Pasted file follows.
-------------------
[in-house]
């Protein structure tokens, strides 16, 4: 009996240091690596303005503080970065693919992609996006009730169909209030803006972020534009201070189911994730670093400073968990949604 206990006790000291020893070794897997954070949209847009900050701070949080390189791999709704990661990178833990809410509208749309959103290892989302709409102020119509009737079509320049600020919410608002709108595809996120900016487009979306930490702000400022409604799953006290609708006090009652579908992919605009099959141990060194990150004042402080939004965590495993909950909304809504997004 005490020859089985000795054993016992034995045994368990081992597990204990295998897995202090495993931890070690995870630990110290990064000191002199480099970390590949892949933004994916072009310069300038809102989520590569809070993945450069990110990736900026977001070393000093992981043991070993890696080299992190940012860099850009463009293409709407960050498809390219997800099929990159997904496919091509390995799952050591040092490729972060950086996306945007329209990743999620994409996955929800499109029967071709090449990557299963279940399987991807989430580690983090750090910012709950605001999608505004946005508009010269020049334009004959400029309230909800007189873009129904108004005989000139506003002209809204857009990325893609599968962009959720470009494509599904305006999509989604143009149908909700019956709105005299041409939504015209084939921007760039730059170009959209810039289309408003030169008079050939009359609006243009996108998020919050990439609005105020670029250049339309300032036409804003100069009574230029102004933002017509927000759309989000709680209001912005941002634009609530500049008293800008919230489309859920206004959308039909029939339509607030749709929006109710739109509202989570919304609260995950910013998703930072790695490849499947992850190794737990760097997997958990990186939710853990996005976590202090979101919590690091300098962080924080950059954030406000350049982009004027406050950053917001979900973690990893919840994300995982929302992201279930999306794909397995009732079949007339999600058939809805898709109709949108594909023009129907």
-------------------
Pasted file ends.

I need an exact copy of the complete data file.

[in-house]
């Protein structure tokens, strides 16, 4: 009996240091690596303005503080970065693919992609996006009730169909209030803006972020534009201070189911994730670093400073968990949604 206990006790000291020893070794897997954070949209847009900050701070949080390189791999709704990661990178833990809410509208749309959103290892989302709409102020119509009737079509320049600020919410608002709108595809996120900016487009979306930490702000400022409604799953006290609708006090009652579908992919605009099959141990060194990150004042402080939004965590495993909950909304809504997004 005490020859089985000795054993016992034995045994368990081992597990204990295998897995202090495993931890070690995870630990110290990064000191002199480099970390590949892949933004994916072009310069300038809102989520590569809070993945450069990110990736900026977001070393000093992981043991070993890696080299992190940012860099850009463009293409709407960050498809390219997800099929990159997904496919091509390995799952050591040092490729972060950086996306945007329209990743999620994409996955929800499109029967071709090449990557299963279940399987991807989430580690983090750090910012709950605001999608505004946005508009010269020049334009004959400029309230909800007189873009129904108004005989000139506003002209809204857009990325893609599968962009959720470009494509599904305006999509989604143009149908909700019956709105005299041409939504015209084939921007760039730059170009959209810039289309408003030169008079050939009359609006243009996108998020919050990439609005105020670029250049339309300032036409804003100069009574230029102004933002017509927000759309989000709680209001912005941002634009609530500049008293800008919230489309859920206004959308039909029939339509607030749709929006109710739109509202989570919304609260995950910013998703930072790695490849499947992850190794737990760097997997958990990186939710853990996005976590202090979101919590690091300098962080924080950059954030406000350049982009004027406050950053917001979900973690990893919840994300995982929302992201279930999306794909397995009732079949007339999600058939809805898709109709949108594909023009129907």